times herald record

Times Herald-Record Closes Printing Plant In Wallkill

Business Industry

Nearly 100 Printing Plant Workers To Be Laid Off; Operations Relocated To New Jersey

By Tina Traster

Nearly 100 newspaper workers will lose their jobs before mid-May due to the closure of an Orange County printing plant.

Gannett’s Times Herald-Record based in Middletown, which covers Orange, Sullivan, Ulster and Pike, PA counties, plans to close its printing and production facility in Wallkill and relocate production and printing operations to a plant in Rockaway, New Jersey.  The Daily Record, a Gannett newspaper, is produced at the New Jersey plant.

The Times Herald-Record’s news and advertising departments will remain in Middletown.

Scores of newspapers nationwide are hobbled by declining print revenue. Community papers that have been absorbed into large chains are subject to cost-cutting measures and consolidations. Bulking up lets companies cut costs — including layoffs in newsrooms — and centralize operations.

Last year, GateHouse Media, a chain backed by an investment firm, bought USA Today owner Gannett Co. for $12.06 a share in cash and stock, or about $1.4 billion. The combined company has more than 260 daily papers in the U.S. along with more than 300 weeklies.

The merged entities plan to cut $300 million in costs annually and help speed up a digital transformation. Times Herald-Record in Middletown is owned by GateHouse.

An anonymous Times Herald-Record source said the closure of the plant is a sad day for many skilled workers who spent decades printing newspapers.  These are skilled workers who may not be able to find comparable work.

The Times Herald-Record filed a notice with the New York State Department of Labor on Feb. 6 saying 94 employees would lose their jobs during the 14-day period beginning on May 10. The employees are not represented by a union, according to the notice. The reason cited to the Labor Department for the notice was “plant closing.”

Relocating the production to New Jersey will force the newspaper to meet earlier production deadlines in order to meet its delivery schedules. Earlier deadlines may preclude newspaper staff from reporting on late-breaking stories. Following in the footsteps of most newspapers, the Times Herald-Record will migrate late-breaking news to its website.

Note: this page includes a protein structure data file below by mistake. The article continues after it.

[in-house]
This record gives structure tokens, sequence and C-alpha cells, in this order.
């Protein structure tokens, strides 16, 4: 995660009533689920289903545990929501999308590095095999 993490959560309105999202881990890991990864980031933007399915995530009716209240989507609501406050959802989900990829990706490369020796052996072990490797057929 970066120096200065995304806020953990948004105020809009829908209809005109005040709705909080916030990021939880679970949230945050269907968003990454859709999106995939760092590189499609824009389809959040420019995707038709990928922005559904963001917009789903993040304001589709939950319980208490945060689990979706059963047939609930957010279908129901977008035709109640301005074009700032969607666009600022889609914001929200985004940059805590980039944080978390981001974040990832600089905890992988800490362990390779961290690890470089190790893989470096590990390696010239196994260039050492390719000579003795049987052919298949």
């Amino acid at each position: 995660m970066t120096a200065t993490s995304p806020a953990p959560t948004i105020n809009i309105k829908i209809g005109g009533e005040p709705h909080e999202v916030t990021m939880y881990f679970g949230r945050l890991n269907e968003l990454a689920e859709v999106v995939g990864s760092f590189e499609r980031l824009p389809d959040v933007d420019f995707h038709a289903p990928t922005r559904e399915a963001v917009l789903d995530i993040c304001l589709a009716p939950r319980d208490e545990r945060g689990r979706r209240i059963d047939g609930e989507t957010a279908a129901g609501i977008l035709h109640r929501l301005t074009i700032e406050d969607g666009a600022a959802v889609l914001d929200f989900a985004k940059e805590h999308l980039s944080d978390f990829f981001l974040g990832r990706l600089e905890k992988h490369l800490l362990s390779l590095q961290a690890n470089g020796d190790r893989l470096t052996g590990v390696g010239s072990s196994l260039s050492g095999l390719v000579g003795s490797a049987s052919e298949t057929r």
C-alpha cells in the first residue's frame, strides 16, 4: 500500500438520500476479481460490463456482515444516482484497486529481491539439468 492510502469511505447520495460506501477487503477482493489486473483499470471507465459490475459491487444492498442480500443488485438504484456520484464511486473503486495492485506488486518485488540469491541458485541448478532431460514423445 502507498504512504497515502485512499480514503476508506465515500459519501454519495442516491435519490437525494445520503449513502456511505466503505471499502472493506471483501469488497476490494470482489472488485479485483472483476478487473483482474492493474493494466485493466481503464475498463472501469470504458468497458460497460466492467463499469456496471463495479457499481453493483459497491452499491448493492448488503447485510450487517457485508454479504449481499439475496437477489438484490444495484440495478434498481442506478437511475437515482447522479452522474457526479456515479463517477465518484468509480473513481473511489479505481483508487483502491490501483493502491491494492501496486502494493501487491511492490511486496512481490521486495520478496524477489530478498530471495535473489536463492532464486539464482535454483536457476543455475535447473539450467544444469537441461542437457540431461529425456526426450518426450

The move of production and printing to New Jersey is not expected to affect publication of the Times Herald-Record and home deliveries will continue to be made at the usual times. It is unclear at this time whether newspaper staff will be affected by cost-cutting.

In the Times Herald-Record, Regional Vice President Terry Cascioli said: “To maintain our high standards of trusted, local journalism, the Times Herald-Record must adapt to market-driven changes and competition.”

The newspaper’s 2020 media kit does not provide circulation figures for the print edition but did state that the digital traffic for its online edition, recordonline.com, averages 5.91 million monthly page views and 751,330 unique visitors.

Local Media Group Inc., can be traced back to media mogul Rupert Murdoch’s Dow Jones Local Media Group. In 2013, Newcastle Investment Corp. acquired Dow Jones Local Media Group for $87 million. At the time, the Dow Jones group operated 33 publications, including eight daily and 15 weekly newspapers. Newcastle was managed by Fortress Investment Group and was subsequently merged into New Media Investment Group. In November 2019, New Media Investment Group and Gannett finalized a merger.

Newspaper consolidations have accelerated as local papers have lost print advertising and are finding it difficult to grow and monetize digital models.  While papers with national readerships like The New York Times and The Washington Post have had success adding digital subscribers, local papers with local readerships are having a difficult time. Hundreds of such papers have closed, and newsrooms have slashed jobs.

According to a study by the University of North Carolina, the U.S. has lost almost 1,800 local newspapers since 2004. Newsroom employment fell by a quarter from 2008 to 2018, according to Pew Research, and layoffs have continued this year.